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Tuesday, Aug. 30, 2016

Bootheel group taking on obesity

Thursday, July 20, 2006

BENTON -- A community volunteer organization is taking on a new community issue: obesity.

Officials and volunteers from Missouri Bootheel Regional Consortium Inc. recently met with Scott County commissioners to provide information on their organization.

Cynthia Dean, CEO of the Missouri Bootheel Regional Consortium, said the non-profit, public organization provides a variety of programs in the Bootheel using federal and state funding to help "unserved people in the community."

Among the most recently implemented MBRC programs is one using education and training to address obesity in the community.

Shelly Wims, a program development coordinator for MBRC, said there is a "focus on the prevention of obesity" through "activity, exercise and nutrition."

"We're going to have exercise clubs and walking clubs," Dean said.

Wims said a lot of unhealthy eating habits are due to tradition and culture.

"A lot of the stuff we eat tastes good but is not good for us," she said.

Wims added that a lot of health problems experienced in the community are due to "not eating right."

"Health concerns associated with obesity include diabetes, hypertension and increased heart disease," said Nan Thornton, registered dietitian and certified diabetes educator at Missouri Delta Medical Center.

Obesity can also complicate other health problems. For example, if a person has arthritis, "if obese they could be even more physically limited," she said.

Along with the nutrition classes, MBRC is organizing exercise classes to increase activity levels.

Wims said in addition to holding exercise classes, their organization is also trying to establish facilities to encourage a more-active lifestyle such as walking trails.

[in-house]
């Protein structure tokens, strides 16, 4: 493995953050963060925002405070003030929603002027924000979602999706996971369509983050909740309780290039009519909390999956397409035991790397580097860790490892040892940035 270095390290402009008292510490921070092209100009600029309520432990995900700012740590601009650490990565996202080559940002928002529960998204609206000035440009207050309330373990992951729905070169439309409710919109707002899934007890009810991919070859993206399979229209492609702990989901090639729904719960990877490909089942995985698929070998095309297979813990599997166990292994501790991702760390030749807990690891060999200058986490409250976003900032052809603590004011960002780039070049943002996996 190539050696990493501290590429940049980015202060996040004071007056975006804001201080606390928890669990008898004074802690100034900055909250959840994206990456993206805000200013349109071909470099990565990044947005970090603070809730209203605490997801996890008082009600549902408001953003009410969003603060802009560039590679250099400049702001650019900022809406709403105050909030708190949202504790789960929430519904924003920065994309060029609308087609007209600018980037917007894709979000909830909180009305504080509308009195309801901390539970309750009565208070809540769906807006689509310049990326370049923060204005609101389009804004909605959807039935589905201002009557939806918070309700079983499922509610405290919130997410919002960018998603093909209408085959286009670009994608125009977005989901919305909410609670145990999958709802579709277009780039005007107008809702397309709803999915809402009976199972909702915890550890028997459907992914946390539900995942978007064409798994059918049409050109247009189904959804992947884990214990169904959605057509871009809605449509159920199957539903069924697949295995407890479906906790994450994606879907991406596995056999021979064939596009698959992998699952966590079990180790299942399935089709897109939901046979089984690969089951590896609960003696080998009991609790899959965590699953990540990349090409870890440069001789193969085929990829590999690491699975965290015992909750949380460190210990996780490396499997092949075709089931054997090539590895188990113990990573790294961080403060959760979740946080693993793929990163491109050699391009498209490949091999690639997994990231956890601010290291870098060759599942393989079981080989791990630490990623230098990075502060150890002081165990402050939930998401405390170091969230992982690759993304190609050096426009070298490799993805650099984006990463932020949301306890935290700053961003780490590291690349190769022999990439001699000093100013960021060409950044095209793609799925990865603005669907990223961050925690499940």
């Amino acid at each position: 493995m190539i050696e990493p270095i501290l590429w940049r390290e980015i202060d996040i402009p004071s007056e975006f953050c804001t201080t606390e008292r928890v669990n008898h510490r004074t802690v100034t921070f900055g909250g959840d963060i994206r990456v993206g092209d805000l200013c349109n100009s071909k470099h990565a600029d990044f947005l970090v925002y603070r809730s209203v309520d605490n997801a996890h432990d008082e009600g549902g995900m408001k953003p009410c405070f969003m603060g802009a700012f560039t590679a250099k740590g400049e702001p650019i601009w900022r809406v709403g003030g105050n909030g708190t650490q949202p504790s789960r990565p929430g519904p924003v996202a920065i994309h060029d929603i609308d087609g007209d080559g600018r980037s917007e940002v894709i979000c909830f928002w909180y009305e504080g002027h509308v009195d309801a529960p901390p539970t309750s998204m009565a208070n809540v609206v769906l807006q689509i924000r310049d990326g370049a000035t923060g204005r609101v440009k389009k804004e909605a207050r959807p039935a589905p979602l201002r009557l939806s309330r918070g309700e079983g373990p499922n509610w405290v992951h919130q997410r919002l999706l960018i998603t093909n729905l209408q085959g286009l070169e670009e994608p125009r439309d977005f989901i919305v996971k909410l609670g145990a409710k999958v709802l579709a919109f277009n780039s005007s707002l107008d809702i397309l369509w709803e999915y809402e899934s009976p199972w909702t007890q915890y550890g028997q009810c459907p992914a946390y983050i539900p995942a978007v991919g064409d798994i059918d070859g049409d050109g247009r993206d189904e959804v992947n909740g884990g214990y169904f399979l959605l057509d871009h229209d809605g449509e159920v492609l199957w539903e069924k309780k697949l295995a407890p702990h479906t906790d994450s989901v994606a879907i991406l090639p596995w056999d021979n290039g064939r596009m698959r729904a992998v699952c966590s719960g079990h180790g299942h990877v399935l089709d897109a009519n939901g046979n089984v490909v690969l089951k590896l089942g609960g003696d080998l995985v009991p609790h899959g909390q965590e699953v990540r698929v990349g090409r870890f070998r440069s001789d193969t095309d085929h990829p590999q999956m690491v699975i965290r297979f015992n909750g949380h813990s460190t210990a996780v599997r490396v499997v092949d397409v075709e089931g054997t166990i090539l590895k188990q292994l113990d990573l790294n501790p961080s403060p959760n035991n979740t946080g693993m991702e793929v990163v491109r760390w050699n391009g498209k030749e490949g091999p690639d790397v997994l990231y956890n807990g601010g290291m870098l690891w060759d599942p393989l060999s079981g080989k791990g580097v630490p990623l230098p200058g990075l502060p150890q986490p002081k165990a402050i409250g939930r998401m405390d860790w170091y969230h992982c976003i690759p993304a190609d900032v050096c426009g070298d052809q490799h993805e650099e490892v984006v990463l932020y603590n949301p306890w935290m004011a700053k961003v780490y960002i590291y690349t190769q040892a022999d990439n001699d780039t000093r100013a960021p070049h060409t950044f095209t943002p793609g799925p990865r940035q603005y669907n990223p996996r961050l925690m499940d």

The organization uses photo galleries and testimonials to show "the people are committed, are dedicated," she said.

Carolyn Davis, chairperson for a local MBRC council, explained local councils have their own funds to allocate to educate the local community. Two years ago, the local council decided to focus on obesity.

She found that not only was she educating program participants about obesity, she was becoming educated herself.

"It opened my eyes up," Davis said. "I started walking, I started exercising."

Pauline Lewis, local council member for the MBRC in Scott County and a team captain for a MBRC exercise class, said the organization is giving participants "opportunities to do something with their lives. ... I would just like to see more people, more families get involved in this organization."

"We educate them to take better care of themselves," said Vanessa Frazier, lead outreach specialist for the MBRC.

"I think it takes a community effort to reach this problem," Thornton said of obesity, noting that area school system, local health care providers, dietitians and nutritionists all play an important role in fighting obesity.

MBRC officials and volunteers also discussed their volunteer recruitment activities and other programs offered in the local community focusing on job training, infant mortality rates, parenting and fiscal responsibility.

"I'm sure you help a lot more people than you realize," said Presiding Commissioner Martin Priggel.

Commissioner Jamie Burger said his wife, who works for the county health department, often works with the organization and is impressed with what they do.